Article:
In the Cold War, America could make difficult ethical decisions in terms of the global conflict between freedom and communism. At times, America supported manifestly un-free regimes if they took our side. There was a certain logic to that in the Cold War, but that war is over. And as with all pacts with the Devil, there is a price to be paid.

A new war has begun. It began, for us, on Sept. 11, 2001. After that day, we learned the danger of leaving a nation without cleaning up our mess before we go. We left Osama bin Laden and the Taliban in Afghanistan, and we paid a terrible price for that. We are much more aware, now, of what monsters can grow from the dragons teeth America has sown.

And this is the third reason we went to war against Saddam. After the terror attacks in New York and Washington and over Pennsylvania, many people in the world told America, "don't just go out and kill terrorists; strike at the root cause of terrorism."

My friends, that is exactly what we are attempting to do in Iraq. World terror right now disproportionately comes from Muslim lands and the Middle East. Those are some of the poorest, most repressed, stagnant places on this earth. Their demographics leave them with a bulging population of young men, who feel little hope and much bitterness. For too long, leading voices in that world have blamed all its problems on the West. And we have allowed this to happen, and we have not challenged the distortions and the lies.

Already, since the fall of Saddam, we are doing so. They said Americans would go to Iraq to steal its oil. Instead, we are there building its schools and filling them with textbooks. They said we would go there to build an empire. Instead, coalition forces are organizing neighborhood citizens' councils and teaching the nuts and bolts of democracy. With the guidance of American and coalition leaders, a broad range of Iraqis have drafted a constitution that is a model for the Middle East.

And so forth. Of course, I'm not sure these are things he could honestly say. It's a strange position I am in and many others I know of are in: supporting people you don't entirely trust in doing something you don't entirely trust them in doing.

Thursday, March 18, 2004

Quote roundup

"But let us allow, for the moment, that the mass outcry against American hegemony is the voice of the true, the eternal and the compassionate left. Allowing that, we can put the best possible construction on its pervasiveness. Not just the majority of the intellectuals, academics and schoolteachers, but most of the face-workers in the media, share the view that international terrorism is to be explained by the vices of the liberal democracies. Or, at any rate, they shared it until a few days ago. It will be interesting, in the shattering light of an explosive event, to see if that easy view continues now to be quite so widespread, and how much room is made for the more awkward view that the true instigation for terrorism might not be the vices of the liberal democracies, but their virtues."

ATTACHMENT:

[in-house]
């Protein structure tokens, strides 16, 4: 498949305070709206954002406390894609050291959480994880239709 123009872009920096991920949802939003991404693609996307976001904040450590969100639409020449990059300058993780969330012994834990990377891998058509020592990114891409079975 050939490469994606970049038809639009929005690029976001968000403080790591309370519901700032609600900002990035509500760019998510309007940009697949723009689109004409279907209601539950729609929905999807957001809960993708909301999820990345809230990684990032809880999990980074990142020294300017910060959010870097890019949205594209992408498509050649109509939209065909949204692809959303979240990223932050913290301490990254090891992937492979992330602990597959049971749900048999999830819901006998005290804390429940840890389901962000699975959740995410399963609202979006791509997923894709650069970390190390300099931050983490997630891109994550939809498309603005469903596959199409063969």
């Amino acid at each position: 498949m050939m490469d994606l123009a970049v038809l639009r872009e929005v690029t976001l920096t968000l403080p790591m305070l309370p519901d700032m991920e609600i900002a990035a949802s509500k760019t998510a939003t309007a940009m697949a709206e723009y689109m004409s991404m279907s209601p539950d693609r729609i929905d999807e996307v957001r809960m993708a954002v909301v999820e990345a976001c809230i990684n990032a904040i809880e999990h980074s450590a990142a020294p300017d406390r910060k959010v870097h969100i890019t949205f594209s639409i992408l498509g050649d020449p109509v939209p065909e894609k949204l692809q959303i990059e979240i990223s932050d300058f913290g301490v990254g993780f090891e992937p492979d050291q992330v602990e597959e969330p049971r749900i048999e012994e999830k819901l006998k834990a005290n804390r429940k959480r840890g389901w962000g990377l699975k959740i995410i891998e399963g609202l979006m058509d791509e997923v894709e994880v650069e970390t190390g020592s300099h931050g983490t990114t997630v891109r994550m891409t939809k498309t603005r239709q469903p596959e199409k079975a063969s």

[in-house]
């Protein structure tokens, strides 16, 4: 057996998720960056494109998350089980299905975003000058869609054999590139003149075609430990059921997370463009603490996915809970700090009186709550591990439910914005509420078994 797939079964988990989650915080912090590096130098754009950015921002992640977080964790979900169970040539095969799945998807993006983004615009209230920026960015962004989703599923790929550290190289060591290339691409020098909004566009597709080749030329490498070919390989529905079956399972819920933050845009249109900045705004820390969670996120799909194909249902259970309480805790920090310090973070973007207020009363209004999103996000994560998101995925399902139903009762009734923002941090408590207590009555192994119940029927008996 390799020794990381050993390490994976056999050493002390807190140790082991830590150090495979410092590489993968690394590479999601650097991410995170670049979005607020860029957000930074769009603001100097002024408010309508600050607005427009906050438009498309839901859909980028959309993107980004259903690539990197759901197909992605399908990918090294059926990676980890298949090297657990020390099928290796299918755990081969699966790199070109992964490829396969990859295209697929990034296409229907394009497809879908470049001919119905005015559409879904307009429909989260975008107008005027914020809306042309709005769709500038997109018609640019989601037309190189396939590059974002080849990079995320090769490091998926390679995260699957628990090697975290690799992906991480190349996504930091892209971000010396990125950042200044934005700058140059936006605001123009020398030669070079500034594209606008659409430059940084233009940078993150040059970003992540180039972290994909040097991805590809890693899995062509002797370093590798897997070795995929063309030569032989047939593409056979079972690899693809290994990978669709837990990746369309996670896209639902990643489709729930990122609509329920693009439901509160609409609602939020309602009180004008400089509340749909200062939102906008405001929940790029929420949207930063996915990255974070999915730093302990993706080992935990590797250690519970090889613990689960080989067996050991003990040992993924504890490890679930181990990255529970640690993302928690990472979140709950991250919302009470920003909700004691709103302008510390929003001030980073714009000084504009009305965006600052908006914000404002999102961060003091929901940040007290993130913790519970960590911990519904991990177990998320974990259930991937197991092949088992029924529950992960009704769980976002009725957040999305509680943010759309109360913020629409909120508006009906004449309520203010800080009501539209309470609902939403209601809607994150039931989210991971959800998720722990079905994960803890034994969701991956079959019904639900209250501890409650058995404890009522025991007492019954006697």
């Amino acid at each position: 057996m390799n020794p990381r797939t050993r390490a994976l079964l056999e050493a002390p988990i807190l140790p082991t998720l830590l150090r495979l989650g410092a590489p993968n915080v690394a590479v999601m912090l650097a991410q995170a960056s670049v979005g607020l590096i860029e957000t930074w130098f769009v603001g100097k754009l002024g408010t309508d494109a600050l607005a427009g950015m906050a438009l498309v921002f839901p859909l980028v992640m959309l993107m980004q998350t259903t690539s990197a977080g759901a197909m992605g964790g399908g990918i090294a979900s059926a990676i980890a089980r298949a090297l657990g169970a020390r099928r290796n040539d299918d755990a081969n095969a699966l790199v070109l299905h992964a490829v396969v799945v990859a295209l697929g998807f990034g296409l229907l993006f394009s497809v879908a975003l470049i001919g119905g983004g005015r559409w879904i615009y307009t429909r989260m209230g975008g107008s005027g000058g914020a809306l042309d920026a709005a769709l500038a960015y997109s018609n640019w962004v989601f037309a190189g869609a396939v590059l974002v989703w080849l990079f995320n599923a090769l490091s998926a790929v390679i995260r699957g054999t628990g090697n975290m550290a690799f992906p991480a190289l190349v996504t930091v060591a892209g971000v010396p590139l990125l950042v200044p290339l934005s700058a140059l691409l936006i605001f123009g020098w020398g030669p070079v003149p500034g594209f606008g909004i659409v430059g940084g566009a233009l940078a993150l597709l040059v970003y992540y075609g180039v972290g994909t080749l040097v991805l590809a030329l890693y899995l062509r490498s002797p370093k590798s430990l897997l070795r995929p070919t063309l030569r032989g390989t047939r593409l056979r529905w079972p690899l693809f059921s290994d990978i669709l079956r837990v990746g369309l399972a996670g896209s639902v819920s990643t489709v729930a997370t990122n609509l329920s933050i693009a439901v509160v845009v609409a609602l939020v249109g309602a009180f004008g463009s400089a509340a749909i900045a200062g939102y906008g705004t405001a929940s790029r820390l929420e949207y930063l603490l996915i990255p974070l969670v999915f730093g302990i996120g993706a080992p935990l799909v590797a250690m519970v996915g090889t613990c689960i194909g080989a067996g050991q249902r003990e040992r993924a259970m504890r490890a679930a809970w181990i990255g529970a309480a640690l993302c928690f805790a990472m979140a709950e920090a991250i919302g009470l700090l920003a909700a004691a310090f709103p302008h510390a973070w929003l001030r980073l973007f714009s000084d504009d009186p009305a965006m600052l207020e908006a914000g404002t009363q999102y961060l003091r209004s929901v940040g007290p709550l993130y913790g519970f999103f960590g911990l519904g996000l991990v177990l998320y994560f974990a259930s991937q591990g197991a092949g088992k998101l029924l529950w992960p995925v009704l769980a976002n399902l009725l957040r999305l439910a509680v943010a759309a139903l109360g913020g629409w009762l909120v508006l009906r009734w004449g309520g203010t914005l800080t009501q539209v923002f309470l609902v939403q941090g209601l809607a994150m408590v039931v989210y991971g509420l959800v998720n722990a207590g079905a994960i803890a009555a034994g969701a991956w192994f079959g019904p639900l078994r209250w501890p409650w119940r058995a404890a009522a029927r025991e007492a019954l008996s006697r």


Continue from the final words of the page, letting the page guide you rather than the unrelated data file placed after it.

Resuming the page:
[Clive James, after the Bali bombing, hat tip to Andrew Sullivan for digging it up again at this timely juncture.]

And this, from a "Washington Post" article on Europe's reaction to the Madrid bombings:

"Only a dreamer would believe that Germany will not be attacked," say the editors of Bild, Germany's best-selling tabloid. "Islamic terrorists are waging a war against the West, not just against individual countries."

Sociologist Emilio Lamo de Espinosa says Europeans have been dreaming. Writing in Le Monde (in French), Lamo says Europeans have thought they would be spared because they haven't supported the Bush administration's policies.

"When the Americans declared war on terrorism, many of us thought they exaggerated. Many thought terrorism was not likely to occur on our premises, [inhabited by] peaceful and civilized Europeans who speak no evil of anybody, who dialogue, who are the first [to] send assistance and offer cooperation. We are pacifists, they are warmongers. ... Don't we defend the Palestinians? Are we not pro-Arab and anti-Israeli?"

"Can we dialogue with those who desire only our death and nothing but our death?" Lamo asks. "Dialogue about what? The manner in which we will be assassinated?"

Well, Zapatero probably would try that. From today's "Guardian":